Constant exposure: Due to the prevalence of social media, kids are getting exposed to so many things and the adolescent brain is 'hugely vulnerable' to the pitfalls of social media. Moreover, several algorithms are at work on platforms like Facebook. So, if you’ve looked at a particular hashtag or type of content in the past, it will push similar content to your feed, further spreading potentially harmful ideas. This is known as 'contagion risk.'

What teenagers should know...

Today’s challenge will be forgotten tomorrow. Except by you. You will always bear the scars earned in the quest for for momentary popularity. Sadly, everyone else will move on to the next thing by the weekend. Ask yourself, is this a risk you will be proud of looking back after sometime? Moreover, every challenge is not necessary popular. And there’s a reason for that. The 'wow factor' that people might have, doesn’t mean they are impressed in a positive way. Why not take better risks, to gain popularity. For instance, start a club at school, help someone who can’t repay you, ask out a guy or girl whom you perceive is out of your league. Challenge yourself to grow as a person rather than focus on convincing others you are worth their attention by participating in a fleeting craze. Use your adventurous spirit to leave a positive impact on others.

What parents can do

Talk about it: With the rise of dangerous online challenges it’s important to stay engaged with children and know what they may be exposed to. There should be regular conversations about what they do online. Though we can't always be with them to prevent dangerous behaviour, our words really can stay with them. Say, "If you ever want to do an internet challenge, check with me first."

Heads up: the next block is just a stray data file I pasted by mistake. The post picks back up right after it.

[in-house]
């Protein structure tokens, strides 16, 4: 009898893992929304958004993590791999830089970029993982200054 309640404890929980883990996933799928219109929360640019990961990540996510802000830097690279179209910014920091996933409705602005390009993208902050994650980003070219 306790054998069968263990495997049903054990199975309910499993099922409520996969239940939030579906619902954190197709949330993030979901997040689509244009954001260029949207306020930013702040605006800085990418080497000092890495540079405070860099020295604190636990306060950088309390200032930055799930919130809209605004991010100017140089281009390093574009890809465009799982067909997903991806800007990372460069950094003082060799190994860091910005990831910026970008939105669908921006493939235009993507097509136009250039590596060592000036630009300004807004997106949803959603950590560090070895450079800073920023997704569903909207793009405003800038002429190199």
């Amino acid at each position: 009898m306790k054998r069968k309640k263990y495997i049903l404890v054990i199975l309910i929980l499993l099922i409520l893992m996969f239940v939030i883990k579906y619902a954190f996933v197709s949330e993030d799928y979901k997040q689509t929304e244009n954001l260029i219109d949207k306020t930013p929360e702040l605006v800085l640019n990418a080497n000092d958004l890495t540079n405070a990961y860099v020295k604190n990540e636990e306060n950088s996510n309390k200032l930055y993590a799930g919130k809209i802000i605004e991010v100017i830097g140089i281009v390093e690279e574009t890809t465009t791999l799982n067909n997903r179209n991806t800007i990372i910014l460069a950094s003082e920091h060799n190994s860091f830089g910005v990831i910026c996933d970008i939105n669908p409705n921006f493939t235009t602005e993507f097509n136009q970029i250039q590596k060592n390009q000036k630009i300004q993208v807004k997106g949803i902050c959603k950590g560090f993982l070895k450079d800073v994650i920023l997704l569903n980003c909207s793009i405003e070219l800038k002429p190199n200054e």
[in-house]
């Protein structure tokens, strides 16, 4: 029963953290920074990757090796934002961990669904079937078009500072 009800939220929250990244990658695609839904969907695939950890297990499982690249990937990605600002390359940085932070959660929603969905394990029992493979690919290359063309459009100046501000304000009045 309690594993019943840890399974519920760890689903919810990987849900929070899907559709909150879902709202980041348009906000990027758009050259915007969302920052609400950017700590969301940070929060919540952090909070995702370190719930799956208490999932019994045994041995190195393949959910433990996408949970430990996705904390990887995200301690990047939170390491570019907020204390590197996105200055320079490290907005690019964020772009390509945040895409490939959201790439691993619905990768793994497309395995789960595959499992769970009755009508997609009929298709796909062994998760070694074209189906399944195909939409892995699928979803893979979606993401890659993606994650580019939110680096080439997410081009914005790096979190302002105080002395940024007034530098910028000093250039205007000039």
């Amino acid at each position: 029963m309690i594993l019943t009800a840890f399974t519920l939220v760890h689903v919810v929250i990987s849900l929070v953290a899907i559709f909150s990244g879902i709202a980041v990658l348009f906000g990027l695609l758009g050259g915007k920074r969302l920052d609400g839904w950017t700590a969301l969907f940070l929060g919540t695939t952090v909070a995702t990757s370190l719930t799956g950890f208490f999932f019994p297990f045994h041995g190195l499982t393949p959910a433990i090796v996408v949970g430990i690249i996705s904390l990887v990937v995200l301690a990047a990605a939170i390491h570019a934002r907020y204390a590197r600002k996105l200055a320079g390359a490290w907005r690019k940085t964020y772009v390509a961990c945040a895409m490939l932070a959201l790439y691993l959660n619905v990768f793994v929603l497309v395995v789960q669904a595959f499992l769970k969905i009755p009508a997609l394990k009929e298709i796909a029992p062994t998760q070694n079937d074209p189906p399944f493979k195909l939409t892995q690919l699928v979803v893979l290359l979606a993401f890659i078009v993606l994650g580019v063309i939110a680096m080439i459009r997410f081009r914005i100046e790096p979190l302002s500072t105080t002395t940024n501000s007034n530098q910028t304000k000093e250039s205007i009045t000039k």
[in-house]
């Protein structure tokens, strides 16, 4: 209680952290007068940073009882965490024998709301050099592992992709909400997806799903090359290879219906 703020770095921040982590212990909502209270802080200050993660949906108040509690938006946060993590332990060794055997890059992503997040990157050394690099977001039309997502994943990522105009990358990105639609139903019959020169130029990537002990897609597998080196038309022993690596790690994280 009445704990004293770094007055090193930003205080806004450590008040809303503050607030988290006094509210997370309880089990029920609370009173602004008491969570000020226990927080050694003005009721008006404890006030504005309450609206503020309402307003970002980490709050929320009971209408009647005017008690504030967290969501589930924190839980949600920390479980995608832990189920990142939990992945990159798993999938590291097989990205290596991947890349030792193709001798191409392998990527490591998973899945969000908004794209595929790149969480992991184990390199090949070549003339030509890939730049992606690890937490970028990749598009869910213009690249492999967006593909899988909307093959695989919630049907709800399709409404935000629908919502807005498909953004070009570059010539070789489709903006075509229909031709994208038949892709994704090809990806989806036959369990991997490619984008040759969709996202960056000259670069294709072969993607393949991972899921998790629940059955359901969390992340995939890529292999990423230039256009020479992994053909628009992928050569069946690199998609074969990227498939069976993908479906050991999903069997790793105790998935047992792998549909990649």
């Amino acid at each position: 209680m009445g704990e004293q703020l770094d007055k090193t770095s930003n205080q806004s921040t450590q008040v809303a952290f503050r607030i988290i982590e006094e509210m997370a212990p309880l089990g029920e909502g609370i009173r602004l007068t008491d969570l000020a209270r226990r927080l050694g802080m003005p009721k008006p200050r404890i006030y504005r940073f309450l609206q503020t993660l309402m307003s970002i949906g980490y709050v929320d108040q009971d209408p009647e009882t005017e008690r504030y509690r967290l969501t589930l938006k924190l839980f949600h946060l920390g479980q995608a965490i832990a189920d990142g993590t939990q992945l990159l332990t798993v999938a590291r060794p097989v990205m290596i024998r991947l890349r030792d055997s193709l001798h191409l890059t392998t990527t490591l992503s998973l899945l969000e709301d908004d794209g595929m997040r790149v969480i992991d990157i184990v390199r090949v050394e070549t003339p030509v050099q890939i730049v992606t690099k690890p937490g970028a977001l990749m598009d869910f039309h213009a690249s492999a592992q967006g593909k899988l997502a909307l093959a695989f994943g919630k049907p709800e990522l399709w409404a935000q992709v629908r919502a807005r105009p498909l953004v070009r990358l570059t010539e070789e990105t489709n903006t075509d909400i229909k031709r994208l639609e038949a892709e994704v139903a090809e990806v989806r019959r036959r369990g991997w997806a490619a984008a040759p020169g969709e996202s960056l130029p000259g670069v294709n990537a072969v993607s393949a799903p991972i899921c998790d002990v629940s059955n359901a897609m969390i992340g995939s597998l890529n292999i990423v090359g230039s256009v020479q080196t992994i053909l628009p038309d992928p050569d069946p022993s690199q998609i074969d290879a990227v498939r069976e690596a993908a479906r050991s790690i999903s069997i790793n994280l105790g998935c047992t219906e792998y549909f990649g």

Acknowledge peer pressure: It’s important not to underestimate the pressures children face to keep up with all the latest trends online. Children will be desperately wanting to engage online, coupled with a desire to take part. This is completely natural but parents can take responsibility to make sure they’re doing this safely.

Not everyone is doing it: Remind your child that what is seen online or in the media does not mean it is as popular as it seems.

Get them to think: Help your kid think through the challenges and whether they're safe or have potential risks. Say, walk through each step and figure out where things could go wrong.

Stay up to date: Hold discussions with kids. Sometimes, kids are more willing to talk about what's going on with other kids than with themselves, so pose questions about friends, school, and trends. Once the conversation is open, you can get a sense of what your kid thinks about the latest craze.

Be a role model: Some parents are the ones recording their kids and posting on social media, so make sure your involvement sends the message you intend. Today it might be harmless, but tomorrow it might be more dangerous.

Sadly, the trend of dangerous online challenges and the injury and trauma it inflicts on young men and women are here to stay.

(K Sanjay Kumar Gurudin, an IPS officer of the 2005 batch, Kerala cadre, is a socially conscious cop, a well-known cyber expert, and an author of the must-read book 'Is Your Child Safe?' He has had an outstanding and illustrious career as superintendent of police in Kerala)

(Please direct your queries to korisanjay7ips@gmail.com)